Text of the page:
Investigation Into 5-Year-Old's Abduction, Sex Assault

Cussing Bird was Pivotal to Break in Regusters Kidnap, Rape Case

A detective's story of being cussed out by a talking bird brings laughter to the emotional trial.

View Comments ()
|
Email
|
Print

    NEWSLETTERS

    Getty Images
    Macaw parrots range in size from 12 to 40 inches, depending on the species. They are considered intelligent and many do talk or mimic human speech.

    After a week of emotional and sometimes disturbing testimony, a detective’s story of being cussed out by a talking bird named Marty, brought laughter to the courtroom in the Philadelphia rape and kidnap trial of Christina Regusters.

    A tip about the macaw parrot became the pivotal break in the investigation, leading to Reguster’s arrest one month after the five-year-old girl she’s accused of abducting and assaulting, was found alive shivering in a park.

    Under cross-examination, Special Victims Unit Detective Daniel O’Malley recalled searching the home where Regusters lived and hearing Marty, a two-foot tall green, yellow and red parrot.

    "It's (the bird is) very loud. I don’t remember the words, but it was cursing us out. I imagine you could hear it throughout the neighborhood," said O'Malley.

    Earlier this week, the victim's mother testified the little girl was told to be quiet after the kidnapping or the bird would peck her eyes out. Silent she stayed, naked under a bed for 19-hours, repeatedly sexually assaulted with a sharp object before being removed from the home with plastic bags on her feet. 

    O'Malley was assigned to the case in late January, 2013 -- two weeks after the Bryant Elementary School kindergartner was abducted from her daycare, where Regusters worked.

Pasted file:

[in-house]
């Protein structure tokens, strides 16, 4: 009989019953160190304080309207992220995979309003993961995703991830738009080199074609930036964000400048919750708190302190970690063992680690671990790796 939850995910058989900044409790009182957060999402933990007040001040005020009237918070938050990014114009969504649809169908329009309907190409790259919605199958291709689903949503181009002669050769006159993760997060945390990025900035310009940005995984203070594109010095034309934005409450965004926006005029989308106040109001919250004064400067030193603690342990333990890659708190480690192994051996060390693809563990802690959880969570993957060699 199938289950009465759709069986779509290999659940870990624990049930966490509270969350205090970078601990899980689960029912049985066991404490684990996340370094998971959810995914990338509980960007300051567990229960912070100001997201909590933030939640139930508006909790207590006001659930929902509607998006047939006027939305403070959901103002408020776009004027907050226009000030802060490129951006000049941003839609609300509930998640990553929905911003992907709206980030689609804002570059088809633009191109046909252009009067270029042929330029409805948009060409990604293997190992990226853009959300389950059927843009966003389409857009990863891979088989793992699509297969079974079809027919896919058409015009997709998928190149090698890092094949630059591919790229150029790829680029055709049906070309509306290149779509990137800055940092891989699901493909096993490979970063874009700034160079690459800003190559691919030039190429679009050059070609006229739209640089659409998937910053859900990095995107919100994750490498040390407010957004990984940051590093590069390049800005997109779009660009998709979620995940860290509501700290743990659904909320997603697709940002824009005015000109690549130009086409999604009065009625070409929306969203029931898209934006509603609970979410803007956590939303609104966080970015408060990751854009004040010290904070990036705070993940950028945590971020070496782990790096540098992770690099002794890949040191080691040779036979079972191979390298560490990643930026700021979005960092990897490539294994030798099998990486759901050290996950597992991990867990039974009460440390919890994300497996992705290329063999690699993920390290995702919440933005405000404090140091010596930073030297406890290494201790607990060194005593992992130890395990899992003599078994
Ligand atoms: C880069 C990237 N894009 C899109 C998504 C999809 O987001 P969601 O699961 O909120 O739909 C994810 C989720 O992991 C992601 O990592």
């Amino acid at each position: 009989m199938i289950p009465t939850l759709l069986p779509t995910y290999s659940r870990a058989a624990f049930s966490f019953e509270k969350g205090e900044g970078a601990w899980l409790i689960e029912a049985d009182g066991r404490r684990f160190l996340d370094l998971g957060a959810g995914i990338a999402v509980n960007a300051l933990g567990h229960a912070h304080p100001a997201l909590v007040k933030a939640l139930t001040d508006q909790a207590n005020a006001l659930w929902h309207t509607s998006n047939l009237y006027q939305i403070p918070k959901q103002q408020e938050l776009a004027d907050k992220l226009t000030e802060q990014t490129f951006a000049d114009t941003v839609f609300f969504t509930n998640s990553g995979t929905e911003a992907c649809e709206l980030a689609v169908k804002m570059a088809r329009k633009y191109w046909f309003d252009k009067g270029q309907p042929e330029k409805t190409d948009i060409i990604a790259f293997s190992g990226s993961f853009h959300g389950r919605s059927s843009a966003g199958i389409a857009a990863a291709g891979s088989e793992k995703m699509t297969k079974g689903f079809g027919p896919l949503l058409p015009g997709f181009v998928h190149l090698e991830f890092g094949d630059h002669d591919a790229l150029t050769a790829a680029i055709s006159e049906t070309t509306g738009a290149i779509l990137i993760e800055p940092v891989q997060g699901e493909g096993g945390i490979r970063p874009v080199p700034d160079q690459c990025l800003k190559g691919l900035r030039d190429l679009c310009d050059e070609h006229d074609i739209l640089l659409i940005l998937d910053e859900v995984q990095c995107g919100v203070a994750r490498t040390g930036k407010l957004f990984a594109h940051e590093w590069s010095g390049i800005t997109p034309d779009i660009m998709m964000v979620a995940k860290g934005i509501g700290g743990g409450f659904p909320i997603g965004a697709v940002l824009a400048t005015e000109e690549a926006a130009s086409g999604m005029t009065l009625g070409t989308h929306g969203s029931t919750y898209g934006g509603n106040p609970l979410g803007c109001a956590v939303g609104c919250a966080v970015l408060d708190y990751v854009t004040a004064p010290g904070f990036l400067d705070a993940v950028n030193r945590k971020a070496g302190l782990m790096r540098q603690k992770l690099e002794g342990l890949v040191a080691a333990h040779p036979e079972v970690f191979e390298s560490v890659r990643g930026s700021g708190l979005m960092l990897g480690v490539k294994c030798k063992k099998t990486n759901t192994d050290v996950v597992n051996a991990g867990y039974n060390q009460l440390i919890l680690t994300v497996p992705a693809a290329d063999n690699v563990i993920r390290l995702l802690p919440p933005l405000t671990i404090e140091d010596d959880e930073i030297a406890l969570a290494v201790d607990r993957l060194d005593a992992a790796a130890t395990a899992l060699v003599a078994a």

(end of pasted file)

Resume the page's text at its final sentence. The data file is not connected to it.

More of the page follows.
O'Malley testified that a tip call came in one day from a woman who said she overheard a family member speak of a bird associated with the crime. She told O'Malley that after some detective work of her own, she discovered two women were living with a bird in the 6200 block of Walton Street. At that time, news of the bird was not made public. 

    With that tip and some additional investigation, police acquired a search warrant for 6243 Walton Avenue where Regusters lived with three other people -- an aunt, cousin and the aunt's boyfriend. Investigators first searched the home on February 7 and during the second search a week later, the bird and other evidence were removed from the home and Regusters, along with two other members of the house were taken in for questioning. Regusters remains the sole person charged in the case.

    Police focused their investigation on the Cobbs Creek neighborhood where the girl was abducted on Jan. 14, 2013 because the victim was eventually able to recall being told to throw away her coat and book bag in a nearby trash can in the 6200 block of Larchwood and that a grill and socks were located behind the abductor's home. During her captivity, she was kept under a bed, naked and blindfolded. According to prosecutors, the victim told police she heard a large talking bird and was told, "If you scream, that bird will peck your eyes out."

    Marty is considered key evidence in the case.

    "We had to put the bird in a foster home. We couldn't keep it at the special victim's unit," with other evidence, explained prosecutor Jessalyn Gillum.

    The morning after her abduction, the girl was found shivering and smelling of feces in an Upper Darby playground where she'd been dumped in only a t-shirt. Injuries to her body were so severe, multiple surgeries, including a colostomy, were required.

    Regusters maintains her innocence and turned down a deal that included 40 years in prison in exchange for a guilty plea. Her attorney contends prosecutors have the wrong person, despite the introduction of DNA evidence on the T-shirt the child was wearing when she was found.

    The victim and her mother both testified this week and when the prosecution rests, Regusters is expected to take the stand in her own defense.

    Earlier in the day, juror number 14 was excused from the trial due to a family emergency. Court is in recess until after the Labor Day holiday.


    Contact Sarah Glover at 610-668-5580, sarah.glover@nbcuni.com or follow @skyphoto on Twitter.